BSO 2008-09 schedule: yawn.

When Marin Alsop took over from Yuri Temirkanov as music director of the BSO this past season, there was a huge ruckus. She was bringing in huge names in modern classical like John Adams, Tan Dun, and fairly renowned fiddler/composer Mark O’Connor (who delivered a hell of a performance for the America program a few weeks ago).

It seemed like Alsop had a very clear vision for programming which has been lauded in some circles, and vilified in others. They played some titans of the genre like Mahler’s Symphony No. 10, and Beethoven’s Fifth while also embracing more modern classics like the Americana classic Copland’s Appalachian Spring. Nonetheless, I had faith in her strategy. But with the 2008-2009 season, I wonder if the Alsop engine has lost some of its steam.

In my opinion, classical has reached a critical stage. Overall, aging audiences call for canon while younger listeners yearn for wider exposure to modern works; but you gotta go where the money is, and that’s in canon. There is a stifling pall of stagnation that hangs over the genre, and the schism between the two camps of listeners is huge. Classical needs to reassert its relevance and vitality. The perfect way to do this is to pair works of past giants with those of modern composers, showcasing both classical’s impressive past and its vibrant present/future.

The press release for the 2008-09 season hit my inbox, I was giddy. Then I started reading. Yo-yo Ma. OK, big name, opening weekend, I get it even if I don’t like it. Holst’s Planets. Quality, nothing edgy, but good stuff. Mahler’s Titan follows. Not my favorite by far, but Mahler is Mahler…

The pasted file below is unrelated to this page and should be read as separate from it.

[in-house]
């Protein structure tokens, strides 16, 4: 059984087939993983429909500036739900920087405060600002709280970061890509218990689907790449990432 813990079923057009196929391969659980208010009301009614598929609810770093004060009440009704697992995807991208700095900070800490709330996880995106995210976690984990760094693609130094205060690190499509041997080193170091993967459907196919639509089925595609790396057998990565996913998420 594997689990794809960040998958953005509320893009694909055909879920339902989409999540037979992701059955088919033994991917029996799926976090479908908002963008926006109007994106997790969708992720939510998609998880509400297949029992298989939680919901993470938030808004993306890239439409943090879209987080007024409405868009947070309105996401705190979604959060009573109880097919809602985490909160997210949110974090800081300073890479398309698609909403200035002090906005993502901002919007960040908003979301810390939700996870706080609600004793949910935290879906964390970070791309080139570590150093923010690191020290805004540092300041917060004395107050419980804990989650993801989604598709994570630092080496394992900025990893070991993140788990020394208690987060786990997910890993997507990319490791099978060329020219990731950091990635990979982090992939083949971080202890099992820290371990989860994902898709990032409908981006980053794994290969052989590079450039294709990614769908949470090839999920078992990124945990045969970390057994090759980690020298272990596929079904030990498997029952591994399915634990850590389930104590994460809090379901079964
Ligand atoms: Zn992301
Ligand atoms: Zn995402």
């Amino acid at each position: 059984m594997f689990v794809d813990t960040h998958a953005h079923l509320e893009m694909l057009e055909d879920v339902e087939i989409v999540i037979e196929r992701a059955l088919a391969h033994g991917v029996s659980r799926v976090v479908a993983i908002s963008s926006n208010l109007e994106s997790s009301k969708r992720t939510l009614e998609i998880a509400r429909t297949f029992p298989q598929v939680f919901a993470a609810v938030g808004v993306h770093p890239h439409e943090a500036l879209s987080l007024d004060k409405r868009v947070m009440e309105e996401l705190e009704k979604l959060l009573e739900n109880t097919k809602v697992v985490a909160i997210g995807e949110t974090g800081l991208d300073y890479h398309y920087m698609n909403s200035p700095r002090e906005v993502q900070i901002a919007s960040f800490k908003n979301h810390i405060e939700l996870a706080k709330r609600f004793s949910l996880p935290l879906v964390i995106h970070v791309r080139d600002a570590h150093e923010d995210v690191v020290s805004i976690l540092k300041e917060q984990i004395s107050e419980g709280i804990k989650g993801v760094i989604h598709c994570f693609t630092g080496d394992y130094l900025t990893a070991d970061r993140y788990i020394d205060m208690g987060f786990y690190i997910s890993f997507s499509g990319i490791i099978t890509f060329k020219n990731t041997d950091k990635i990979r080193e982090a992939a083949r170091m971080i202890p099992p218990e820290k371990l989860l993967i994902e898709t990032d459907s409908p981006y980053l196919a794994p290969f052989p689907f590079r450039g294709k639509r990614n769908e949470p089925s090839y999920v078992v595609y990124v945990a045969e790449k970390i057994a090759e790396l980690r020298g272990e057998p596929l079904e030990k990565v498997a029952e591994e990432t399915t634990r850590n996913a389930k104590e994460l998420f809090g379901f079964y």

Mozart Violin Conc. No. 11 and Schubert No. 4…OK. Maybe an off week.

Bernstein’s Mass…ummm…OK, I love Bernstein as a conductor, but compositions not so much. Then a pattern emerges. Unfortunately, it is one of predictability.

The season degenerates into a sea of many less notable compositions from standard names: Dukas, Dvorak, Mozart, Mahler, Tchaikovsky and Brahms. Compared to her inaugural season, the upcoming one is a let-down, with few, if any, modern names represented. In fact, with the appearance of multiple Mahler pieces, the Copland Americana focus and multiple Messiahs on the calendar, things feel really similar to the current season.

Don’t get me wrong…there are some interesting spots such as the return of Yuri Temirkanov, Leonard Slatkin‘s guest conducting for a weekend and the relative rarity in current times of a professional brass ensemble performance (from the Canadian Brass). But this season lacks any punch for my classical palate.

And now, I wonder, what exactly is Alsop aiming for? Or if there are other influences impacting the season’s direction. Hopefully, we’ll be getting some time to sit down and talk about next season’s programming. In the meantime, view the season here.